The digital divide is no longer just about access to technology but rather fluency in using it. Higher education institutions must prepare students for a future where learning new digital tools is an intuitive process. Part of digital literacy isn’t just understanding how a tool works but also why it is useful in the real world and when to use it.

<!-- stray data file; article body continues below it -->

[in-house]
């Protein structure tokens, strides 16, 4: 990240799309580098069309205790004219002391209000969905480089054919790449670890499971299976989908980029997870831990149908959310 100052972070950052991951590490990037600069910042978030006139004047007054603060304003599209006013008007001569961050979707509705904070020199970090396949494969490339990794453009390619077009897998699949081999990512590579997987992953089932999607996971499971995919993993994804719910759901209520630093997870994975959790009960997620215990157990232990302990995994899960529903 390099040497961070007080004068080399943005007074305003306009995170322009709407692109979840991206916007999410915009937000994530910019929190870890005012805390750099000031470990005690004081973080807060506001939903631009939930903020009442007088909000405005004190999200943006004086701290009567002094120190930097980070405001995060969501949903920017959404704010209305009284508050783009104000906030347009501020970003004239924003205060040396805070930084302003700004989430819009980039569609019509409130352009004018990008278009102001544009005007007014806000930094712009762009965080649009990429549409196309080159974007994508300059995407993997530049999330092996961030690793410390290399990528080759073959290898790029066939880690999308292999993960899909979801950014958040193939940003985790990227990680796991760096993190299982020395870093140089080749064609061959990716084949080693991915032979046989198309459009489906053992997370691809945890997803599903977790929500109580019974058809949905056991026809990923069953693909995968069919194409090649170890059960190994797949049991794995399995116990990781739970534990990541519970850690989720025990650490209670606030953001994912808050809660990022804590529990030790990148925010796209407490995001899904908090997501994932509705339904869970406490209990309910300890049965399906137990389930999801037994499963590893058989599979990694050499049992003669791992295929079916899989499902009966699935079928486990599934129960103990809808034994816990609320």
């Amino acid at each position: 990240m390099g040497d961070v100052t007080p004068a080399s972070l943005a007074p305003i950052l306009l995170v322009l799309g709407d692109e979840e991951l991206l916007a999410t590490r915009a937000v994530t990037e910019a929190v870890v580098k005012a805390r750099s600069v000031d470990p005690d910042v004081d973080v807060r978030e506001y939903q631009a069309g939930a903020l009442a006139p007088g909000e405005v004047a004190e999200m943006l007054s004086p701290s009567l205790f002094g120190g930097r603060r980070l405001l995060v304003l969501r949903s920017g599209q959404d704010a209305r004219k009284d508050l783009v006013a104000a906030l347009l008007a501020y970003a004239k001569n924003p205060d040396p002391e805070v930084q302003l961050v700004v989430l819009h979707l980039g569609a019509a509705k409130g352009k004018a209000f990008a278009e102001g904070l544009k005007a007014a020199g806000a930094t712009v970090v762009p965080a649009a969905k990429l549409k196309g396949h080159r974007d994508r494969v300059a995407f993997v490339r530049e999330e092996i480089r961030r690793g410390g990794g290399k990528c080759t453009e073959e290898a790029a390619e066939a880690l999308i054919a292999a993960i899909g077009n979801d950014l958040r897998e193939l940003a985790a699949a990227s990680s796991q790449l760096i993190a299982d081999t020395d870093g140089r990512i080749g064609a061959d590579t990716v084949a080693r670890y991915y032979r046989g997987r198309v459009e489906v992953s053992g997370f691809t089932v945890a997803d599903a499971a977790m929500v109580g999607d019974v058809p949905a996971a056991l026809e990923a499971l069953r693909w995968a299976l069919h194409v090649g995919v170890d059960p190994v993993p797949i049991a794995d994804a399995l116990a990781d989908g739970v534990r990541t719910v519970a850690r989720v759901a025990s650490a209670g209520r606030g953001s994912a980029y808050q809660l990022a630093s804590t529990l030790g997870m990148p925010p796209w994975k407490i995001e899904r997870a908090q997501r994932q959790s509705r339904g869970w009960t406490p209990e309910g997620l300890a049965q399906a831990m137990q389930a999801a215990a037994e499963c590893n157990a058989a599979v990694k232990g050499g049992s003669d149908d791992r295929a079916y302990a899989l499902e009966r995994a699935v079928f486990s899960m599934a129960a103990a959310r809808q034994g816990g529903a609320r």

Today’s student’s appear more digitally literate than previous generations but research has shown that this doesn’t equate to confidence in those skills. Higher education institutions need to empower students to use digital tools to visually and digitally communicate, create, and collaborate. But it’s not enough for learners to simply know how to use technology; they must be able to apply it imaginatively to perform a task or produce an object that would otherwise not be possible without the technology. These 21st century skills and ability, this digital literacy, are vital to prepare students to be successful in the workplace and beyond.
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